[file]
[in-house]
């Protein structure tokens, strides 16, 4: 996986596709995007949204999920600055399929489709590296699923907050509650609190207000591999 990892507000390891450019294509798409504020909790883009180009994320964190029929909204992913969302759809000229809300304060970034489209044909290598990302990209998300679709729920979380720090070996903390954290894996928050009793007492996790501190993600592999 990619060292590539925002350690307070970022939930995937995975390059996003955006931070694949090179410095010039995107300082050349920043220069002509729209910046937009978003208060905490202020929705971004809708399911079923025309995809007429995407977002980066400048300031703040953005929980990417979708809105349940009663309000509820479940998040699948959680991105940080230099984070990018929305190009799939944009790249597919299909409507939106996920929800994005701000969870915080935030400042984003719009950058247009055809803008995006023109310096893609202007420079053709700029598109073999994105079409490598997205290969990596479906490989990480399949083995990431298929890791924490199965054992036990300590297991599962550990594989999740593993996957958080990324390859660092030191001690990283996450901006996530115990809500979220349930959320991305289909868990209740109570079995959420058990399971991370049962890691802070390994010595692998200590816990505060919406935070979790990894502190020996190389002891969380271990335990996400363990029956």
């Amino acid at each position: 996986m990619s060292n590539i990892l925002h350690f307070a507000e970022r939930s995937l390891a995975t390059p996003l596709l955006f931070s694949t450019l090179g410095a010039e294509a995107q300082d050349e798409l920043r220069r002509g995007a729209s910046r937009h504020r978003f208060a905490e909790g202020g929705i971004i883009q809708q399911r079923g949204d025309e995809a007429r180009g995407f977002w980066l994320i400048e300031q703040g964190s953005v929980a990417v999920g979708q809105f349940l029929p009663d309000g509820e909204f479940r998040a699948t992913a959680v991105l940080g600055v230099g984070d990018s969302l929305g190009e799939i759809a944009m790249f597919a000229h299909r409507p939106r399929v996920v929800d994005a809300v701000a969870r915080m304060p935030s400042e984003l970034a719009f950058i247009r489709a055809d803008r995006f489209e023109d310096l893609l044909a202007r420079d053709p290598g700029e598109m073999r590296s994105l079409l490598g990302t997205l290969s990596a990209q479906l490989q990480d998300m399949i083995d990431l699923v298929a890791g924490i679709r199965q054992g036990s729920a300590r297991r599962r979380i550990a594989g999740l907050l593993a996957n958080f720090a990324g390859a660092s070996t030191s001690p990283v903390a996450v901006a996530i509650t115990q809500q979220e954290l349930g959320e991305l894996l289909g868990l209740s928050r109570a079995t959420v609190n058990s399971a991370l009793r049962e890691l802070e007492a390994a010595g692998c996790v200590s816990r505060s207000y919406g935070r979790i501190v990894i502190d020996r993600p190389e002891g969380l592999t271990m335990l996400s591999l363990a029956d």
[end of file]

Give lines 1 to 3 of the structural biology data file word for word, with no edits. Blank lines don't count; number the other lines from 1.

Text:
[in-house]
């Protein structure tokens, strides 16, 4: 996986596709995007949204999920600055399929489709590296699923907050509650609190207000591999 990892507000390891450019294509798409504020909790883009180009994320964190029929909204992913969302759809000229809300304060970034489209044909290598990302990209998300679709729920979380720090070996903390954290894996928050009793007492996790501190993600592999 990619060292590539925002350690307070970022939930995937995975390059996003955006931070694949090179410095010039995107300082050349920043220069002509729209910046937009978003208060905490202020929705971004809708399911079923025309995809007429995407977002980066400048300031703040953005929980990417979708809105349940009663309000509820479940998040699948959680991105940080230099984070990018929305190009799939944009790249597919299909409507939106996920929800994005701000969870915080935030400042984003719009950058247009055809803008995006023109310096893609202007420079053709700029598109073999994105079409490598997205290969990596479906490989990480399949083995990431298929890791924490199965054992036990300590297991599962550990594989999740593993996957958080990324390859660092030191001690990283996450901006996530115990809500979220349930959320991305289909868990209740109570079995959420058990399971991370049962890691802070390994010595692998200590816990505060919406935070979790990894502190020996190389002891969380271990335990996400363990029956």
């Amino acid at each position: 996986m990619s060292n590539i990892l925002h350690f307070a507000e970022r939930s995937l390891a995975t390059p996003l596709l955006f931070s694949t450019l090179g410095a010039e294509a995107q300082d050349e798409l920043r220069r002509g995007a729209s910046r937009h504020r978003f208060a905490e909790g202020g929705i971004i883009q809708q399911r079923g949204d025309e995809a007429r180009g995407f977002w980066l994320i400048e300031q703040g964190s953005v929980a990417v999920g979708q809105f349940l029929p009663d309000g509820e909204f479940r998040a699948t992913a959680v991105l940080g600055v230099g984070d990018s969302l929305g190009e799939i759809a944009m790249f597919a000229h299909r409507p939106r399929v996920v929800d994005a809300v701000a969870r915080m304060p935030s400042e984003l970034a719009f950058i247009r489709a055809d803008r995006f489209e023109d310096l893609l044909a202007r420079d053709p290598g700029e598109m073999r590296s994105l079409l490598g990302t997205l290969s990596a990209q479906l490989q990480d998300m399949i083995d990431l699923v298929a890791g924490i679709r199965q054992g036990s729920a300590r297991r599962r979380i550990a594989g999740l907050l593993a996957n958080f720090a990324g390859a660092s070996t030191s001690p990283v903390a996450v901006a996530i509650t115990q809500q979220e954290l349930g959320e991305l894996l289909g868990l209740s928050r109570a079995t959420v609190n058990s399971a991370l009793r049962e890691l802070e007492a390994a010595g692998c996790v200590s816990r505060s207000y919406g935070r979790i501190v990894i502190d020996r993600p190389e002891g969380l592999t271990m335990l996400s591999l363990a029956d």